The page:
In January, Akron suffered a “ransomware” attack when hackers shut down the city’s 311 non-emergency phone call system just as city plows were being deployed during a snowstorm.
To undo the damage, hackers gave the city a demand: A five-figure sum.
Ohio lawmakers are considering legislation — Senate Bill 52 — to deal with that kind of scenario in what they say will be a quick and organized way: The legislation would create a civilian force of 50 to 100 professionals across the state who would work to prevent such attacks and respond when they happen.
The all-volunteer Ohio Cyber Reserve would operate under Maj. Gen. John Harris, the Ohio adjutant general who commands the Army National Guard and the Air National Guard.
“There’s so much cyber talent working out there in industry, in business and quite frankly in some municipalities, but we have no way to orchestrate that or organize that,” Harris said in an interview.
Cyber-security is something a lot of people and organizations talk about, said Jack Gerbs, chief executive of Centerville network security and IT company Quanexus. But too often, they don’t invest the resources needed to actually protect computer networks and systems.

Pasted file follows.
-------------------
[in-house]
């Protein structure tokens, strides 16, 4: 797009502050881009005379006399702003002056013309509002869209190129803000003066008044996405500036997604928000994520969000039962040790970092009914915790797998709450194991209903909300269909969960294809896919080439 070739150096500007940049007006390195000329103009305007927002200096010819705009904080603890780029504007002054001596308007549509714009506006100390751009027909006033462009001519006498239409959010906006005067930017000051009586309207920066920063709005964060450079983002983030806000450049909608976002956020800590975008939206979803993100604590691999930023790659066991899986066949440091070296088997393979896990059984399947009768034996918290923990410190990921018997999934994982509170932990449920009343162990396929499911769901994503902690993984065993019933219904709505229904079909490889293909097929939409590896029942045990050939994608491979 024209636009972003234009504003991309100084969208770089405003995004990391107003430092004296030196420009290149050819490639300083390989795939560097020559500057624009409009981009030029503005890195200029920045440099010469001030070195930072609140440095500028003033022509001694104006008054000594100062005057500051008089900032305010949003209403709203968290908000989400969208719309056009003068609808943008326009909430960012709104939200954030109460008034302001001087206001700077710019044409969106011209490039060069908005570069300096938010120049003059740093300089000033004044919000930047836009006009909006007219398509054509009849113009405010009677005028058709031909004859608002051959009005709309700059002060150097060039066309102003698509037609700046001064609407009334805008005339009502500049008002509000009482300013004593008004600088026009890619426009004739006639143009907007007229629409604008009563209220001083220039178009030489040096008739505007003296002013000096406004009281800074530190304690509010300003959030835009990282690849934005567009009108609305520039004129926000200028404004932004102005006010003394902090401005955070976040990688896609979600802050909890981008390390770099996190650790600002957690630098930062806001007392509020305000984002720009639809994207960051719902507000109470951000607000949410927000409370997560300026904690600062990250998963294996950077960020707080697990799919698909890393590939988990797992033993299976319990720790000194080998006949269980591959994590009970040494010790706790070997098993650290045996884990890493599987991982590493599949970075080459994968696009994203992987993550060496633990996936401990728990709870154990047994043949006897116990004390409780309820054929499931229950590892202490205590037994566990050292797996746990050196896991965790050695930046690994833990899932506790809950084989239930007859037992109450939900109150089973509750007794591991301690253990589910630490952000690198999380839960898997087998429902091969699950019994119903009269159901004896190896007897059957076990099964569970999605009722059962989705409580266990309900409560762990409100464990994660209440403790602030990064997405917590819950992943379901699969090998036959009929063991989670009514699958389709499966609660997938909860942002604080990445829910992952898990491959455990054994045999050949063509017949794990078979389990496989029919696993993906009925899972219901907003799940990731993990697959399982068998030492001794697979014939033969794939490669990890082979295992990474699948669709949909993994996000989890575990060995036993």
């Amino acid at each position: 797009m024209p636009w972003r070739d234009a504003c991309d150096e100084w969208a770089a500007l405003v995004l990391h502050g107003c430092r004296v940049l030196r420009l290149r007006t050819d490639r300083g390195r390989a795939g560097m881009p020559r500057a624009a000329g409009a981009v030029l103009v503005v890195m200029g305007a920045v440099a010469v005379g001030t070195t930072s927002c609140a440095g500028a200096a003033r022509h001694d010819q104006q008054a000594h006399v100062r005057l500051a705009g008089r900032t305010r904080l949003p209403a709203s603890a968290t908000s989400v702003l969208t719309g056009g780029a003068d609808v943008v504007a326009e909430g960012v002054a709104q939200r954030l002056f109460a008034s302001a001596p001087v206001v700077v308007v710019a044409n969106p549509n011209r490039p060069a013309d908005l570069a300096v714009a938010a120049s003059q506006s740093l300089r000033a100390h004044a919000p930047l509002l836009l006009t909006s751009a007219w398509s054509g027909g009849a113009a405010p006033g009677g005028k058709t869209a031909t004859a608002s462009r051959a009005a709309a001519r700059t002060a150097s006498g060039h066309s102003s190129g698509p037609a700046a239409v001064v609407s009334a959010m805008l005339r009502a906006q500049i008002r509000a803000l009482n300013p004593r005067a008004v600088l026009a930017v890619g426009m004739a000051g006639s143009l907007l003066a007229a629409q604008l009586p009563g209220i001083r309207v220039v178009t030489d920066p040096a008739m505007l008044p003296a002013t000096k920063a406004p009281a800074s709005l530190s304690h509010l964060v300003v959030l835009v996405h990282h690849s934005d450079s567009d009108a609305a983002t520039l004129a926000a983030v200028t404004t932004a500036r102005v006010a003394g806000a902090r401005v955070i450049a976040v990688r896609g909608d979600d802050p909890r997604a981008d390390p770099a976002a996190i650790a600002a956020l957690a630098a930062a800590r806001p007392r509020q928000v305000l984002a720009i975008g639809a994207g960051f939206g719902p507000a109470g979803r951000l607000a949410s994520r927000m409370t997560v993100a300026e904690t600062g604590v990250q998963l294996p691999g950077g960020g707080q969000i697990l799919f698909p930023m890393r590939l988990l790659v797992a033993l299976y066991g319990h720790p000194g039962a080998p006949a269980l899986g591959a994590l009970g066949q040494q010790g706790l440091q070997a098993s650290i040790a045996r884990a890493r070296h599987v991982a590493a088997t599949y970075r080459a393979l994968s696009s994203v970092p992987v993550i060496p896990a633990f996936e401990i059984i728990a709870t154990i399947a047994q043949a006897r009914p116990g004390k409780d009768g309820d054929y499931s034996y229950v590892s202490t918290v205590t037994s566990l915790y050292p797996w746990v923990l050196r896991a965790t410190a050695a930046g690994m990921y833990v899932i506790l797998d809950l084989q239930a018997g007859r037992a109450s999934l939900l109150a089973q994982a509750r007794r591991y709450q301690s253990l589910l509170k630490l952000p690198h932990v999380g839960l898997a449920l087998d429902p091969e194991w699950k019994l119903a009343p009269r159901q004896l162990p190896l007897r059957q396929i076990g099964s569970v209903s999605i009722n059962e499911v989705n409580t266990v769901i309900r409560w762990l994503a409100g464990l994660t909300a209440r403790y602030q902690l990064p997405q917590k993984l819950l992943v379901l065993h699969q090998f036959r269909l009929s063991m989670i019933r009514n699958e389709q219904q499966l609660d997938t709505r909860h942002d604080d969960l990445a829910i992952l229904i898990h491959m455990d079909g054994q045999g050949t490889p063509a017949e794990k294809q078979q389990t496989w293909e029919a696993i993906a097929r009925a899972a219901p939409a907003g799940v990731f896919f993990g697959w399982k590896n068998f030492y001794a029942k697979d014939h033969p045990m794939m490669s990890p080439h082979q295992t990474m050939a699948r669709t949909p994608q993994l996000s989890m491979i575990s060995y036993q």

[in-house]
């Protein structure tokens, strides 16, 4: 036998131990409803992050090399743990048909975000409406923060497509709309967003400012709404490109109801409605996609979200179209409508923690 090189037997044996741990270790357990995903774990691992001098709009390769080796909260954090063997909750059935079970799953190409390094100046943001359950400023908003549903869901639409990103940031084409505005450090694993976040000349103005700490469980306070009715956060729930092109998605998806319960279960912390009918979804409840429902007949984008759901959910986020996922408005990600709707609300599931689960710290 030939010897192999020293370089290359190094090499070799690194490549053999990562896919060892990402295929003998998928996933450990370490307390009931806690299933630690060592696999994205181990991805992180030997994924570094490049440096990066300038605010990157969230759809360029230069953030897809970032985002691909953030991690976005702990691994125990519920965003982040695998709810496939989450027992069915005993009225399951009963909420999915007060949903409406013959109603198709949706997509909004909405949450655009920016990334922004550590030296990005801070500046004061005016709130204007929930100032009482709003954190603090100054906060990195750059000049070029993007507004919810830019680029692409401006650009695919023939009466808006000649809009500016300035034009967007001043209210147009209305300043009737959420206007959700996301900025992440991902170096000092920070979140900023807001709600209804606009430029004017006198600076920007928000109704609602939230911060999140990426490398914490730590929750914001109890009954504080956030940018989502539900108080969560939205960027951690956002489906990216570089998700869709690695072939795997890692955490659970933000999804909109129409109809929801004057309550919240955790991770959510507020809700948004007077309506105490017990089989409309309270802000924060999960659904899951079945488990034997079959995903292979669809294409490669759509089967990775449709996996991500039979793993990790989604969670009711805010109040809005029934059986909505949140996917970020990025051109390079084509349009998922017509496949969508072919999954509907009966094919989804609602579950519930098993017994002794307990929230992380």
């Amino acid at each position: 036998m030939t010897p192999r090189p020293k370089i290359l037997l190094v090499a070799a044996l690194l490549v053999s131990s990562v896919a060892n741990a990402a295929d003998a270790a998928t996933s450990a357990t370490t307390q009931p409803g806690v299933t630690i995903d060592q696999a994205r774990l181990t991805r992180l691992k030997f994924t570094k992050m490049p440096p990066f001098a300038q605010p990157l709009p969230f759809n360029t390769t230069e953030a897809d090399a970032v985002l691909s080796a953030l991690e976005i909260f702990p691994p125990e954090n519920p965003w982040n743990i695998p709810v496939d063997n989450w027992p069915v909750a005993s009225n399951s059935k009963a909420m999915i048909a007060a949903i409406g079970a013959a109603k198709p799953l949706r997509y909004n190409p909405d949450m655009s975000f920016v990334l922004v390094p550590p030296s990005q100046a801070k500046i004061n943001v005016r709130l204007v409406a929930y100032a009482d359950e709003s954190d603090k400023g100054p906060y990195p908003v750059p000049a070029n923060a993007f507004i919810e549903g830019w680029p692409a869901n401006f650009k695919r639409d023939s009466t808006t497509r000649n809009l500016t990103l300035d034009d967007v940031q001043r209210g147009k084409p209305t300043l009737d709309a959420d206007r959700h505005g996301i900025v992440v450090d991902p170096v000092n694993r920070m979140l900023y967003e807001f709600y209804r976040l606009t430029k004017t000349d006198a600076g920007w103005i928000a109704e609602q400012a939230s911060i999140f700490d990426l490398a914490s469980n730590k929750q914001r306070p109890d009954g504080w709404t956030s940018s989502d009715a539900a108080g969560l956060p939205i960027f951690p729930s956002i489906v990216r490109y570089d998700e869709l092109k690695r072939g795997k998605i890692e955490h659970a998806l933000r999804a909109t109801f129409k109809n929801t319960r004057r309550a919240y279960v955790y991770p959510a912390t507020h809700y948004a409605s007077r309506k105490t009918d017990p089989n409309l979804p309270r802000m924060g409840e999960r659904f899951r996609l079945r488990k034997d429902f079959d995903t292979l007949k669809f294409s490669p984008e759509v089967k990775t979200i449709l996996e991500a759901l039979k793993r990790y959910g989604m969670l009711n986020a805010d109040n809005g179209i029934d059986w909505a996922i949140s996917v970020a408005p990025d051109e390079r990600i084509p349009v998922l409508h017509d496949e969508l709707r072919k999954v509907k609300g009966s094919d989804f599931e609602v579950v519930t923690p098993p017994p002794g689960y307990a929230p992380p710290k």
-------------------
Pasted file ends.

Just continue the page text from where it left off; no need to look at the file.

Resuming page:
In this arena, resources matter. Said Gerbs: “It’s a race between the good guys and the bad guys.”
“My life is mostly spent on the prevention side of the world,” he added. “If you do the right things, you become less of a risk or less susceptible.”
Volunteers in the Cyber Reserve would be expected to work for no pay “most of the time,” unless deployed in response to an Ohio emergency, Harris said. Then they would be paid as state employees.
In the event of a complex event that demands a response, members of the newly formed force would respond with members of the National Guard.
In the Akron ransomware attack, members of the Guard with the 172nd Cyber Security Protection Team assisted the city, which was hit with the malicious software attack as government was preparing to plow snow from city streets.
Attacking cities is an increasingly favored tactic for hackers. Also in January this year, officials in Del Rio, Texas, were forced to switch to paperwork after a ransomware attack closed down city servers. In Atlanta a month after a March 2018 ransomware virus attack, some water and sewer bills still could not be paid online.
And in Dallas in April 2017, hackers were able to set off more than 150 security alarms, overwhelming 911 operators in the city and resulting in the shutting down of the city’s security system.
“This is just an example of why that (Ohio’s response to cyber attacks) needs to formalized and expanded,” Ohio Secretary of State Frank LaRose said, referring to the Akron attack.
Ohio’s force would work for state and local governments, analyzing vulnerabilities and helping municipalities ward off attacks, Harris said. They would also recruit the “cyber-talent of the future,” reaching out to students in high schools, he said.